Local digital security company offers tips after latest FBI warnings on cyber threats
SOUTH BEND, Ind. -- The FBI has released another warning about your internet security. Foreign cyber actors recently compromised hundreds of thousands of home and office routers worldwide.
According to an alert released Friday, the actors used malware to target small office and home office routers. The malware is able to perform multiple functions, including possible information collection, device exploitation, and blocking network traffic.
The FBI is now encouraging home and small office owners to beef up their security.
"For the everyday home user it's a daunting challenge," said Dustin Balser.
Balser is the Chief Information Security Officer for Qumulus Solutions in South Bend. The company provides digital security for small and medium sized businesses.
Balser says the first thing to do is change the default passwords on all your devices especially routers.
"Everyone in the industry knows what that default password is," said Balser. "Make sure that gets changed."
If not, you’re giving anyone with that password potential access to all your devices.
Wifi enabled Thermostats, door locks and refrigerators may be making your life easier, but its also making it easier for hackers.
"It's putting us at an immense risk," said Balser.
That's why it's important to make sure all those devices are updated with the latest software and security updates.
"Sometimes those happen automatically," said Balser. "Quite often they don't."
Balser says, if your router has reached the end of its life and is no longer getting updates you should think about replacing it.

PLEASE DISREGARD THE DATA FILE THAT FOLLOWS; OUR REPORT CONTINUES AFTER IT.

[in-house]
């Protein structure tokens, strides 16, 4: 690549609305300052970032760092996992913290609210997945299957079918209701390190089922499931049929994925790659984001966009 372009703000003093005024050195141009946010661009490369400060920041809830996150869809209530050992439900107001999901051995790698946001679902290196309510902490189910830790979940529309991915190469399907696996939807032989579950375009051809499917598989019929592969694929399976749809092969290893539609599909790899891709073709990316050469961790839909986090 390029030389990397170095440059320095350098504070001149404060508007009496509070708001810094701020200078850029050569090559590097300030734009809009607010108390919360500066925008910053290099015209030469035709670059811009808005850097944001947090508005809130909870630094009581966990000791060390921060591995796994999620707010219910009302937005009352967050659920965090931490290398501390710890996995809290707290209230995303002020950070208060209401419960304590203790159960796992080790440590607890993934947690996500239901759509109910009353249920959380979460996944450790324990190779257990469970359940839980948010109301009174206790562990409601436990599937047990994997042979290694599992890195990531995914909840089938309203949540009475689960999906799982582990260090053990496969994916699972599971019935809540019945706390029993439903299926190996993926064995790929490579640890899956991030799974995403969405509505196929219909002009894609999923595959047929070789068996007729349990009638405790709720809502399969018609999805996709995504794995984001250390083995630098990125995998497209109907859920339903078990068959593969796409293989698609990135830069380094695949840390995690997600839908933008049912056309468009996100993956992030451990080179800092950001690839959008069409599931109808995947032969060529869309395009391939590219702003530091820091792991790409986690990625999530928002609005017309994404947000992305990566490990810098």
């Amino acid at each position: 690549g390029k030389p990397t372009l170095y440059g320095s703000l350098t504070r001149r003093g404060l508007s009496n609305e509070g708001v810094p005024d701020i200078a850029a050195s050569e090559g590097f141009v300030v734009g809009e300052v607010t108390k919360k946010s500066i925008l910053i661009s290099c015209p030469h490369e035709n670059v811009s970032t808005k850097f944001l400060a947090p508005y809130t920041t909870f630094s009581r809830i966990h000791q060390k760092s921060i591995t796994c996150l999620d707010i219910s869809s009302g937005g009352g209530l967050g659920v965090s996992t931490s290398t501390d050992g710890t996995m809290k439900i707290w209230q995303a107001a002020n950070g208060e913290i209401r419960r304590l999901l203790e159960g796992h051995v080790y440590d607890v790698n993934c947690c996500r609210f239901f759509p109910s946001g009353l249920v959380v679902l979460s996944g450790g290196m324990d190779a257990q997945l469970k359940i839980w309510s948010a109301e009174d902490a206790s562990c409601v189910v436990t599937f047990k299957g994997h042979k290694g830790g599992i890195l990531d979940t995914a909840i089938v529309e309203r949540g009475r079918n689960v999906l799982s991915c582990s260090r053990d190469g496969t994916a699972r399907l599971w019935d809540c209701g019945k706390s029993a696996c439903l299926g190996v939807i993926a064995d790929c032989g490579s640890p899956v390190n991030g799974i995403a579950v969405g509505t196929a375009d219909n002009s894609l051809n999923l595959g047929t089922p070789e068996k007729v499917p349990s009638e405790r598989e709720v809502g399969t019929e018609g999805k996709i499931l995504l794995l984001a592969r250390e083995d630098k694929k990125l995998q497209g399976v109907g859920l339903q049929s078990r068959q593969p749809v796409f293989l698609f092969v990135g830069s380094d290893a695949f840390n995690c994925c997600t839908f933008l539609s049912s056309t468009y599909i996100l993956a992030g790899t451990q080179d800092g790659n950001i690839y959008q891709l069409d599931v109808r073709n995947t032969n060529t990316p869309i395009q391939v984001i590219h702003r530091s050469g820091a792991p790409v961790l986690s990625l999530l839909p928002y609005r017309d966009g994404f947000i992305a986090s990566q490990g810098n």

"You potentially have a vulnerable device on your network that could lead to access onto your home network or business network," Balser added.
As for small businesses securing their networks it’s a little bit more complicated.
"They don't have the resources or the expertise and a lot don't know where to begin," said Qumulus President and CEO, Russell Ford.
Ford says, 86 percent of business who are breached are small or medium sized.
"The necessary resources are limited and the costs to employ those resources are cost prohibitive," said Ford.
He's looking to fill the need for those resources by providing a local option for digital security which often times companies have to find out of the area.
"From Michigan City over to Fort Wayne there's very little cyber security presence as it relates to cyber security experts," said Ford.
He says that's something that's going to have to change as the hackers continue to get more sophisticated.
"It's not a question of if you’re going to be hacked -- it's a question of when," said Ford.
"I see it becoming much more -- if anything speeding up," added Balser.
The other problem the industry is facing is finding qualified people to do the work that needs to be done to keep up with the hackers. Right now Qumulus has about 6 employees and they are hoping in the near future to reach fifty, but they need more people entering the field.